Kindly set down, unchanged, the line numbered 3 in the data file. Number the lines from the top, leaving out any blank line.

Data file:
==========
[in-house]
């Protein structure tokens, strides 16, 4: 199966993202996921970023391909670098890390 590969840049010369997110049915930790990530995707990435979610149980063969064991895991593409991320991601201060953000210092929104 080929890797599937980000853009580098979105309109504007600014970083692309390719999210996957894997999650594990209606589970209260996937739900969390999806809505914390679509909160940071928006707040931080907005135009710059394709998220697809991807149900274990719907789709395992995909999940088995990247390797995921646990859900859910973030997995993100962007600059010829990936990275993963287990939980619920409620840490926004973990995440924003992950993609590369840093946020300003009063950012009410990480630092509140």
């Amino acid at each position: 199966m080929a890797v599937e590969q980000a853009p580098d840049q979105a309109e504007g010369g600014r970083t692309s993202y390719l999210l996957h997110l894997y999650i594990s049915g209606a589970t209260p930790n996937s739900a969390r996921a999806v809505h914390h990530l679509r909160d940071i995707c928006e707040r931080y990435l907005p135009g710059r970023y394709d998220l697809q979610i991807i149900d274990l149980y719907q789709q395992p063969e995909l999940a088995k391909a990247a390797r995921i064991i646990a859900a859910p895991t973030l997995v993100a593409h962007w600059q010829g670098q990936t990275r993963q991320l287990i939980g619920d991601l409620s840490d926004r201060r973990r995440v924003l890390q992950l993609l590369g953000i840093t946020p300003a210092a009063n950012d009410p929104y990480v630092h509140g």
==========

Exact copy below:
């Amino acid at each position: 199966m080929a890797v599937e590969q980000a853009p580098d840049q979105a309109e504007g010369g600014r970083t692309s993202y390719l999210l996957h997110l894997y999650i594990s049915g209606a589970t209260p930790n996937s739900a969390r996921a999806v809505h914390h990530l679509r909160d940071i995707c928006e707040r931080y990435l907005p135009g710059r970023y394709d998220l697809q979610i991807i149900d274990l149980y719907q789709q395992p063969e995909l999940a088995k391909a990247a390797r995921i064991i646990a859900a859910p895991t973030l997995v993100a593409h962007w600059q010829g670098q990936t990275r993963q991320l287990i939980g619920d991601l409620s840490d926004r201060r973990r995440v924003l890390q992950l993609l590369g953000i840093t946020p300003a210092a009063n950012d009410p929104y990480v630092h509140g």